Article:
In a lucid dream the subconscious mind is still responsible for the structuring of the dream and everything in it. But, because you can do anything you want in a lucid dream, a large part of that control has been switched from the subconscious mind to the conscious mind thus restricting the subconscious mind’s ability to use the dream for processing purposes. So, for example, instead of processing an important emotional episode that occurred during the day, you are off frolicking in the woods with the latest hollywood megastar or discussing the theory of relativity with Einstein.
Unscripted dreams, i.e. non-lucid-dreams are vitally important to us. Evidence suggests that lack of dreaming is just as detrimental, if not more detrimental, to us as lack of sleep is. Getting short periods of sleep but not entering REM dream states is just as bad as not getting any sleep at all even if those small periods last many hours when combined.
So we can see that dreaming is vital and can also see that non-lucid-dreaming is very important.
So we can therefore say that lucid dreaming too much would be a very bad thing.
But how much is too much?
Too much, as far as lucid dreaming goes, would be every dream every night.
If every dream were a lucid dream your subconscious mind could not properly process important information which is vital for a healthy mind.
Luckily, it is not possible to make every dream a lucid dream.
It seems that due to their immense importance to how the brain functions we cannot turn every dream we have into a lucid dream even if we wanted to. Thus we are protected from the negative effects of dream-deprivation at least from our lucid dreaming activities.
Why you cannot lucid dream too much
Many people mistakenly believe that they have just one dream per night. On occasions when they remember having two or more dreams they think it is only because they have awoken during the night and some time later went back to sleep. The act of falling back to sleep is thought by many to merely trigger a new sleep cycle and thus another dream. However, this is not the case.
When we sleep for an extended time, of several hours, we are guaranteed to have more than one dream.
Although there is some fairly recent research that is pointed to evidence that some dreams occur out of REM state (Rapid Eye Movement), it is widely held belief that the REM state is the state in which we dream.
The brain goes through several REM cycles during each prolonged nightly sleep session. Each period of REM results in the sleeper dreaming. Therefore each REM state offers the dreamer the opportunity to become lucid in the dream. It is certainly the state in which lucid dreams occur.
To understand why you cannot possibly lucid dream too much we need to look at the number of dreams we have each night and discuss why having so many dreams makes it impossible to lucid dream too much.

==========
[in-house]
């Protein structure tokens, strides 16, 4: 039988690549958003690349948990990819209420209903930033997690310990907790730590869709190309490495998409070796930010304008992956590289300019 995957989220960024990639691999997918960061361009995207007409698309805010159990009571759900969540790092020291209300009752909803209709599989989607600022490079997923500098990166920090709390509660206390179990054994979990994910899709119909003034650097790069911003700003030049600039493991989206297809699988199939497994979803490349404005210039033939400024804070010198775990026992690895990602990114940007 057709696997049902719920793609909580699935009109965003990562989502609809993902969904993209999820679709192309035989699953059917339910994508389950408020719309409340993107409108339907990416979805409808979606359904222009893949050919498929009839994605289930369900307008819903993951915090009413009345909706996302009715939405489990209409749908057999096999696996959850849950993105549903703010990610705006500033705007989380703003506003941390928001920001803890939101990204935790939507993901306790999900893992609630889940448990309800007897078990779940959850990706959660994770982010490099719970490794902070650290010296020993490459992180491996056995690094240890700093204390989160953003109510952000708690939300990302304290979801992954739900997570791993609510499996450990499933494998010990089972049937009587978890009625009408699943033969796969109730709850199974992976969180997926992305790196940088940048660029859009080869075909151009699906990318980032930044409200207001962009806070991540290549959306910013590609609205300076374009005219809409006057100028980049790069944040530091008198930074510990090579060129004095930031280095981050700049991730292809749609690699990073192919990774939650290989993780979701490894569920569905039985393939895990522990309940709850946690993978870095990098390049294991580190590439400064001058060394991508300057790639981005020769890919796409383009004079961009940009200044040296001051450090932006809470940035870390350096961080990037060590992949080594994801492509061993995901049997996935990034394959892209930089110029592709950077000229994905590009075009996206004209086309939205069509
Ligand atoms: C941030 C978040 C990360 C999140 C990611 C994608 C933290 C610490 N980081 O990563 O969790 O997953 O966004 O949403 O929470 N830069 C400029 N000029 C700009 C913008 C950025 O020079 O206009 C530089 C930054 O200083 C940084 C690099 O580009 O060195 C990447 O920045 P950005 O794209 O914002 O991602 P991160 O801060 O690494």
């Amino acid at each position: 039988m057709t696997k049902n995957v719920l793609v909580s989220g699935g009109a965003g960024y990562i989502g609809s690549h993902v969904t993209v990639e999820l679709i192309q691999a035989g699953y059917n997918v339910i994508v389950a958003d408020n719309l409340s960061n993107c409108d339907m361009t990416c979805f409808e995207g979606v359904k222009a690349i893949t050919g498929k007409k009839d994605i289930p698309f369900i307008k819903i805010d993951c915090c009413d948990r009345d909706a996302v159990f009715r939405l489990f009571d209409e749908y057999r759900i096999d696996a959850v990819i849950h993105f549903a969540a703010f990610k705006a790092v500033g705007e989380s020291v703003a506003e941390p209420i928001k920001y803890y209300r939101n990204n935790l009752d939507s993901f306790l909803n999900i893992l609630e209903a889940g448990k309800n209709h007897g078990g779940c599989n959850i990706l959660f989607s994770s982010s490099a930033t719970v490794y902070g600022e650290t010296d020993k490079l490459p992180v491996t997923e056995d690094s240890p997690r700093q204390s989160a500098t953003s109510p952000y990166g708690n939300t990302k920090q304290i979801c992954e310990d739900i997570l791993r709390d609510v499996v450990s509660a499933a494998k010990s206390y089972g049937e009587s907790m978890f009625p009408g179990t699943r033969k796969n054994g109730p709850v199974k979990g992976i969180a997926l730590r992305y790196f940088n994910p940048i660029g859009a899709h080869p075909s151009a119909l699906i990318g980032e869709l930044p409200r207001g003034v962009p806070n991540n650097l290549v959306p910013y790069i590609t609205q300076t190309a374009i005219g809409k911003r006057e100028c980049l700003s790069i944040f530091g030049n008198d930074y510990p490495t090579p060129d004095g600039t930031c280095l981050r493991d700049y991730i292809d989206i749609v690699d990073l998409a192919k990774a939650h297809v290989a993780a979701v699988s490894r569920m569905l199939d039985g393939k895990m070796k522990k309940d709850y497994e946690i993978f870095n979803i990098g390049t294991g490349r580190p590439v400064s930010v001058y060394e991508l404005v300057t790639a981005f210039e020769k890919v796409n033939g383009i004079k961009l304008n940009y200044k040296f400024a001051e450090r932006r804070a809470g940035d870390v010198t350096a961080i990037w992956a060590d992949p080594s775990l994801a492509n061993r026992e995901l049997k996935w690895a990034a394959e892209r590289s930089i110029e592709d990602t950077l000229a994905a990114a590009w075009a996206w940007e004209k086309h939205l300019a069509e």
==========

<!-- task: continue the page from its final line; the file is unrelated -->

How many dreams do you have a night?
We dream more than once every night. Each dream offers the subconscious mind a vehicle for processing the important information of the day and for helping us deal with emotional issues as well as helping us store memories, as I outlined above. But how many dreams do we have each night?
A person can have between 5 – 9 dreams each night with the average being 6 dreams in an 8 hour sleep period. Each REM dream state will last from 10 minutes to 1 hour with the shortest being the first dream and the longest being the last dream.
Because we have so many dreams each night we have more than enough opportunities for the subconscious mind to use those dreams for important mental processing tasks. Even if you lucid dream every night, you will experience more than enough dreams needed to perform those mental processes.
As each dream gets longer, with each consequent dream, many lucid dreamers will wait until the last dream of the night to become lucid. This way they can make the lucid dream last longer and have more time to enjoy the experience.
How many lucid dreams can you have?
As I have discussed above because it is not possible to make every dream a lucid dream you therefore do not need to worry about suffering the negative effects of REM-sleep-deprivation, at least as far as lucid dreaming goes. But how many lucid dreams can you actually have?
It is possible to have several lucid dreams in one night. Although this is ok to do occasionally it is not recommended long-term. You can safely have 1 lucid dream each night though it is more common to have 3 – 5 lucid dreams per week.
You can actually increase the number of lucid dreams you have without worrying about inferring with the natural dream processes of the mind. With proper training, through a course and community like this one, you can train yourself to have daily lucid dreams. Such courses also improve the vividness, control and overall structure of your lucid dreams making them more lifelike while simultaneously giving you more power over the dreamworld.
I would, though, avoid using lucid dreaming masks as most of them simply do not work!
Finally, although it is possible to have several lucid dreams each night I strongly recommend having only one lucid dream per night and only over a 5 day period i.e. 1 lucid dream per night 5 days out of every 7 days.
Following the pattern of only 1 lucid dream per night and only on 5 out of 7 days will give more than enough daily non-scripted non-lucid dreams to process the day’s activities and also give you two full days of non-lucid-dreaming to give your mind ample opportunity to process the important mental and emotional tasks that I have outlined in this article.